EYE HEALTH – CORNEAL ULCERS
Ulcers usually occur due to trauma to the surface of the eye, whether that be from an injury caused by eyelashes or a foreign body or by an infection. Ulcers often occur in stages starting as shallow indents progressing to deeper, more obvious indentations.
Symptoms include inflammation of the eye, squinting, excessive weeping/watering, the eye having a cloudy appearance and scratching/pawing at the face.
Some dog breeds are at increased risk of ulcers including Bulldogs, Pugs, Boxers, and Cavalier King Charles Spaniels due to their pronounced eyes and being more at risk of dry eye. However, any breed and species can develop ulcers including cats, guinea pigs and rabbits!
Ulcers are diagnosed using a special dye called fluorescein which turns the eye green as it collects in the indentation making the ulcer more apparent. This helps the vet assess what stage the ulcer is at as well as how big it is and where on the eye it is.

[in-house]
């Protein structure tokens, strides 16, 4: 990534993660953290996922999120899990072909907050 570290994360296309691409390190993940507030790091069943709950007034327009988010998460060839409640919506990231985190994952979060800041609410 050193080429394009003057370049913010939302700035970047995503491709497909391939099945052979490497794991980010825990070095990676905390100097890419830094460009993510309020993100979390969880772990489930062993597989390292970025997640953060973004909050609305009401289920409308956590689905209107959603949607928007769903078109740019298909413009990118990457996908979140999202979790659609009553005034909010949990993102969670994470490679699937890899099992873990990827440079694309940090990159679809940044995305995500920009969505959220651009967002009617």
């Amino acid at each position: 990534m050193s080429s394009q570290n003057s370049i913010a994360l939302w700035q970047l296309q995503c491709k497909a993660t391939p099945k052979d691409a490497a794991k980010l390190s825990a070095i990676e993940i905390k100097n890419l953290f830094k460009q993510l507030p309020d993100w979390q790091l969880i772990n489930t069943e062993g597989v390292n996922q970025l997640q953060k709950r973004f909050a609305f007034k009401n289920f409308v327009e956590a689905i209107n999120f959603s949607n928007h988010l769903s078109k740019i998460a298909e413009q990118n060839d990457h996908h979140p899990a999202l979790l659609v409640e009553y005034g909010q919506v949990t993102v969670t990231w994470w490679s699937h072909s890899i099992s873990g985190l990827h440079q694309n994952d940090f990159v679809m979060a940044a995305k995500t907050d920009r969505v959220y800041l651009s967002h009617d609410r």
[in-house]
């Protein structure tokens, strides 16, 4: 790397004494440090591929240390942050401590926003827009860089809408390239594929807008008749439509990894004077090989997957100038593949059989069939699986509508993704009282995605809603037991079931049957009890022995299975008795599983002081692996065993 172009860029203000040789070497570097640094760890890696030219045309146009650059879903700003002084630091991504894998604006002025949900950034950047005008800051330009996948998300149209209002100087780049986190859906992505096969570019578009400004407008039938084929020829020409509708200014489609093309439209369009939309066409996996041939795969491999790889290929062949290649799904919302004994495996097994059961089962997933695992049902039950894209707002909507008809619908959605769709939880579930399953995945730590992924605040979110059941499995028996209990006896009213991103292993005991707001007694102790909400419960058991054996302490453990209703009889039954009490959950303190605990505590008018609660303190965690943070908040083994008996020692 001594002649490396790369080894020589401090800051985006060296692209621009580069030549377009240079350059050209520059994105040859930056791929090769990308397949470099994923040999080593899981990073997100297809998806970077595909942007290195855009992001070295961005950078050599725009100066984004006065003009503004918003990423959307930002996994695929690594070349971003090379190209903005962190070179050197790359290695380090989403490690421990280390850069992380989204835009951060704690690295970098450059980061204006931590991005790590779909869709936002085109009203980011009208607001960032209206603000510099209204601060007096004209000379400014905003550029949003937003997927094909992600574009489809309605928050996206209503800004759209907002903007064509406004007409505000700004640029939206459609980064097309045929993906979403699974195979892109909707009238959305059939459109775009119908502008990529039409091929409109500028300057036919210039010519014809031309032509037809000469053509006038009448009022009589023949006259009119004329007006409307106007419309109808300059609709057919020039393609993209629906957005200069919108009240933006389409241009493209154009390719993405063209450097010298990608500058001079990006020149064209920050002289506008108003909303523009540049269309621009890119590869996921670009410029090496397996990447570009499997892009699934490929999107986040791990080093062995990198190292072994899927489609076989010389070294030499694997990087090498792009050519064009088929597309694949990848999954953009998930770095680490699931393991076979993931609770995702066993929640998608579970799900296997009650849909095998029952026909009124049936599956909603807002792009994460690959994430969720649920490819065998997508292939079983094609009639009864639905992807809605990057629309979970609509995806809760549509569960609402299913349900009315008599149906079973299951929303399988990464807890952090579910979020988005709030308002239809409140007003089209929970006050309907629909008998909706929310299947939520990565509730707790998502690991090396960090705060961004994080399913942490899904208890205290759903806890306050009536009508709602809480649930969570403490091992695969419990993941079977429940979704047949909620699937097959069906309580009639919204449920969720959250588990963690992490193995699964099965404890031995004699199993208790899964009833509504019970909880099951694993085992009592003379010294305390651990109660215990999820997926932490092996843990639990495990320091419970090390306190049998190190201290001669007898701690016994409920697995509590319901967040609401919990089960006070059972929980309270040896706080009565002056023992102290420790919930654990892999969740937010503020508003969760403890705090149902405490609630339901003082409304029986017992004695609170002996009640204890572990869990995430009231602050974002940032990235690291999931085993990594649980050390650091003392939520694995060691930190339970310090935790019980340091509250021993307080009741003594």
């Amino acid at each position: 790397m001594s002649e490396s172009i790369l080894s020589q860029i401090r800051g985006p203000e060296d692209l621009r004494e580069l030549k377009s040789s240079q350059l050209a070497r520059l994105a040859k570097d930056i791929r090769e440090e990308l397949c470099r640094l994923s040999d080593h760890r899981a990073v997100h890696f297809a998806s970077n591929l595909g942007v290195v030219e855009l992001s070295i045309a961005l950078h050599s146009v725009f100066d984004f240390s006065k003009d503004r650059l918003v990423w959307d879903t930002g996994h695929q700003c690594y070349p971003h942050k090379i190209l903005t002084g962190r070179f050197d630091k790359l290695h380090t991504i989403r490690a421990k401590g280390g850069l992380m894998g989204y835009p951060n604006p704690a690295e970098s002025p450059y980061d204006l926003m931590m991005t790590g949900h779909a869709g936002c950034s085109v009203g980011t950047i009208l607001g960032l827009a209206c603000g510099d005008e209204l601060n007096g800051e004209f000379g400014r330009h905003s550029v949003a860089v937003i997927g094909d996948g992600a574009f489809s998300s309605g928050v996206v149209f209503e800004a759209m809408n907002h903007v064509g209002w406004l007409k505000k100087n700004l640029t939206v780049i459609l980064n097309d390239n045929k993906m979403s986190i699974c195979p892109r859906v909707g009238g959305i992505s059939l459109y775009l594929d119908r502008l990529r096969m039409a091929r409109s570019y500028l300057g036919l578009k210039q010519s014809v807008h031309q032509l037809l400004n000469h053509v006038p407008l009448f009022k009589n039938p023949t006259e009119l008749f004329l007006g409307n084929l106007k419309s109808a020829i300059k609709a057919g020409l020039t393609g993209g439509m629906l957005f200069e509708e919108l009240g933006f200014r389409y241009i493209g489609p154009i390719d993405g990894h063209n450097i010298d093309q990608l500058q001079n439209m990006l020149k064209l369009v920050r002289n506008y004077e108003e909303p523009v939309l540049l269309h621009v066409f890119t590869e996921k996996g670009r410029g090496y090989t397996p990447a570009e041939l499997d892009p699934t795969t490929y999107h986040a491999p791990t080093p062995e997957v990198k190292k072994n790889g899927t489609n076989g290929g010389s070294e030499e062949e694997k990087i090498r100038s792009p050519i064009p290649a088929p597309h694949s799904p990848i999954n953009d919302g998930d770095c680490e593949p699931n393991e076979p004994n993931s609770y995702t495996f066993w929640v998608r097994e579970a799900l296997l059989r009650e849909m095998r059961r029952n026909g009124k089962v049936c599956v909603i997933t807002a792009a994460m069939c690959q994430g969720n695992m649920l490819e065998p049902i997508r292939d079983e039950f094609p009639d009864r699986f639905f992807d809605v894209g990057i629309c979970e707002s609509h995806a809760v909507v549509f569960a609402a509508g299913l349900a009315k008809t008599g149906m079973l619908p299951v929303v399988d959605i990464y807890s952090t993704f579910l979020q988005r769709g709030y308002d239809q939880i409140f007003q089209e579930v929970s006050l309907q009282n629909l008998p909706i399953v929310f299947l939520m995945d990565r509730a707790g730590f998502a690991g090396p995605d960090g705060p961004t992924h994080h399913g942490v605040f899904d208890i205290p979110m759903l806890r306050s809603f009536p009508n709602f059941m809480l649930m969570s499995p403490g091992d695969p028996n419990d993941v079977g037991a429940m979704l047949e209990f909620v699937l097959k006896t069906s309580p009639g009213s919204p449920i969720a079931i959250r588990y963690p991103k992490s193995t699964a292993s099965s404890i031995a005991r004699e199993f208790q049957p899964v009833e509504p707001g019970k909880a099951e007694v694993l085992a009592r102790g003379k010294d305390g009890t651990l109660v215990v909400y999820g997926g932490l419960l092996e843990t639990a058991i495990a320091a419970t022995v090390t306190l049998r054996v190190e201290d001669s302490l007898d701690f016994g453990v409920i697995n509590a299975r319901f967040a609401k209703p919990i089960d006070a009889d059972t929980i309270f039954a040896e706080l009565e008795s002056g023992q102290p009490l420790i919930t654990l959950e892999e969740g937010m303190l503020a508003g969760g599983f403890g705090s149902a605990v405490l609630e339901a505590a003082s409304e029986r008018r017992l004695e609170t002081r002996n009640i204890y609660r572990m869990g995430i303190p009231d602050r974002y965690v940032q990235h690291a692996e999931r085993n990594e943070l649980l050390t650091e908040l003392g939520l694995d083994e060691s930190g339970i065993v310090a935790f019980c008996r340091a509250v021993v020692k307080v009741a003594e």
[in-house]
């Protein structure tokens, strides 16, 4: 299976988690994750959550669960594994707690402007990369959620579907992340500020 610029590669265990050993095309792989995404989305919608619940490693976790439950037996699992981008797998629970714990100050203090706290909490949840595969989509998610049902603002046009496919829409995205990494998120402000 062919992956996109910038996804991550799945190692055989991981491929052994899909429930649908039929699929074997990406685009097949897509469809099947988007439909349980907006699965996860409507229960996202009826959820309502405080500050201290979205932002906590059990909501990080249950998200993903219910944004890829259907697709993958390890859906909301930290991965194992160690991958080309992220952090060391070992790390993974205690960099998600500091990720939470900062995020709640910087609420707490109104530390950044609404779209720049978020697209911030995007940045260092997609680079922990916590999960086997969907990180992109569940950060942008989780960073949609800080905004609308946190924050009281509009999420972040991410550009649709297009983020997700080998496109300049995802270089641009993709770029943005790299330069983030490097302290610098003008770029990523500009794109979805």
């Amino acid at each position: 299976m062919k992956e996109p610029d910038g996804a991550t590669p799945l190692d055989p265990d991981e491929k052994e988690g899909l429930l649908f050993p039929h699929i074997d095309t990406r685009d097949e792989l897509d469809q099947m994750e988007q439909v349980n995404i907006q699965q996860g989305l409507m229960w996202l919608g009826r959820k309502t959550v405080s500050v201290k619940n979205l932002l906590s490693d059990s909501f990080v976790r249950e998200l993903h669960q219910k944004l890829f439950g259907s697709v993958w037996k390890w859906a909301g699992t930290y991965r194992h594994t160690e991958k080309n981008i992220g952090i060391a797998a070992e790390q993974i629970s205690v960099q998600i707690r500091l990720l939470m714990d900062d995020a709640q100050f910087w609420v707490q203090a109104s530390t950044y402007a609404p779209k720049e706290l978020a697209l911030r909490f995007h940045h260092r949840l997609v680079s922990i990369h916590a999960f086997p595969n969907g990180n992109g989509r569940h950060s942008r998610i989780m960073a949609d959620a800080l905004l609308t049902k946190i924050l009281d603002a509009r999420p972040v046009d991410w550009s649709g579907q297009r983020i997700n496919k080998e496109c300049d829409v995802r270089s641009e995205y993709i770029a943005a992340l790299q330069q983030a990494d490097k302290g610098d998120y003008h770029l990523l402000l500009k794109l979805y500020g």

Treatment is often dependent on the cause however, most pets will go home with antibiotic eyedrops paired with a buster collar to prevent further damage, in some cases antibiotics and pain relief may also be given. Some ulcers take a long time to heal or may not heal at all requiring surgical intervention called debridement. This is usually performed using a diamond burr which debrides and removes the rough edges of the ulcer allowing new epithelial growth, promoting healing.